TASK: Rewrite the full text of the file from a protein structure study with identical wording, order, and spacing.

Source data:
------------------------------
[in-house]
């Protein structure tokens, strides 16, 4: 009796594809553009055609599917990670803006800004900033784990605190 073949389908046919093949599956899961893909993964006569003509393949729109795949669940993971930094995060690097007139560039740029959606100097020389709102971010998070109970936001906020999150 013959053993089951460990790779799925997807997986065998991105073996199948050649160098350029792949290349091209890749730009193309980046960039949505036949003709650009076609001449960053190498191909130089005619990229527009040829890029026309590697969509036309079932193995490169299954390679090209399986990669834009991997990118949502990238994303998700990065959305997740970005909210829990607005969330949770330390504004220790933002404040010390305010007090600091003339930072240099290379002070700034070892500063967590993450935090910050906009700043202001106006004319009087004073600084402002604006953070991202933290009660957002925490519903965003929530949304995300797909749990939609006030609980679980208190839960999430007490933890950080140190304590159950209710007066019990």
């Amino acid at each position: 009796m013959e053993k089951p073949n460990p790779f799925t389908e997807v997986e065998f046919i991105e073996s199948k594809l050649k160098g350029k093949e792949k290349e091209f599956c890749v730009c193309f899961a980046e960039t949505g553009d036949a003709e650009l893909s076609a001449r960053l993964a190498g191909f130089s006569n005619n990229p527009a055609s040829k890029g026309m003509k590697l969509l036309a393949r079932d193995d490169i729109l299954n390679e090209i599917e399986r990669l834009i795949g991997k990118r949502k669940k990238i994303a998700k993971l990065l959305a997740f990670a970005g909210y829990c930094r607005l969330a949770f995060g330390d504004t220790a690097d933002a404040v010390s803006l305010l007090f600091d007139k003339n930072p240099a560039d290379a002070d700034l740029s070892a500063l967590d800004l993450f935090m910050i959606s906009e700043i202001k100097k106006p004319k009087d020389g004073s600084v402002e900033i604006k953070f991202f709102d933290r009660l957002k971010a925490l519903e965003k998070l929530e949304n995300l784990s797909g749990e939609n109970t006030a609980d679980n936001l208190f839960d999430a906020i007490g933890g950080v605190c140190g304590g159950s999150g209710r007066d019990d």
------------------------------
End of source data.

[in-house]
């Protein structure tokens, strides 16, 4: 009796594809553009055609599917990670803006800004900033784990605190 073949389908046919093949599956899961893909993964006569003509393949729109795949669940993971930094995060690097007139560039740029959606100097020389709102971010998070109970936001906020999150 013959053993089951460990790779799925997807997986065998991105073996199948050649160098350029792949290349091209890749730009193309980046960039949505036949003709650009076609001449960053190498191909130089005619990229527009040829890029026309590697969509036309079932193995490169299954390679090209399986990669834009991997990118949502990238994303998700990065959305997740970005909210829990607005969330949770330390504004220790933002404040010390305010007090600091003339930072240099290379002070700034070892500063967590993450935090910050906009700043202001106006004319009087004073600084402002604006953070991202933290009660957002925490519903965003929530949304995300797909749990939609006030609980679980208190839960999430007490933890950080140190304590159950209710007066019990």
């Amino acid at each position: 009796m013959e053993k089951p073949n460990p790779f799925t389908e997807v997986e065998f046919i991105e073996s199948k594809l050649k160098g350029k093949e792949k290349e091209f599956c890749v730009c193309f899961a980046e960039t949505g553009d036949a003709e650009l893909s076609a001449r960053l993964a190498g191909f130089s006569n005619n990229p527009a055609s040829k890029g026309m003509k590697l969509l036309a393949r079932d193995d490169i729109l299954n390679e090209i599917e399986r990669l834009i795949g991997k990118r949502k669940k990238i994303a998700k993971l990065l959305a997740f990670a970005g909210y829990c930094r607005l969330a949770f995060g330390d504004t220790a690097d933002a404040v010390s803006l305010l007090f600091d007139k003339n930072p240099a560039d290379a002070d700034l740029s070892a500063l967590d800004l993450f935090m910050i959606s906009e700043i202001k100097k106006p004319k009087d020389g004073s600084v402002e900033i604006k953070f991202f709102d933290r009660l957002k971010a925490l519903e965003k998070l929530e949304n995300l784990s797909g749990e939609n109970t006030a609980d679980n936001l208190f839960d999430a906020i007490g933890g950080v605190c140190g304590g159950s999150g209710r007066d019990d």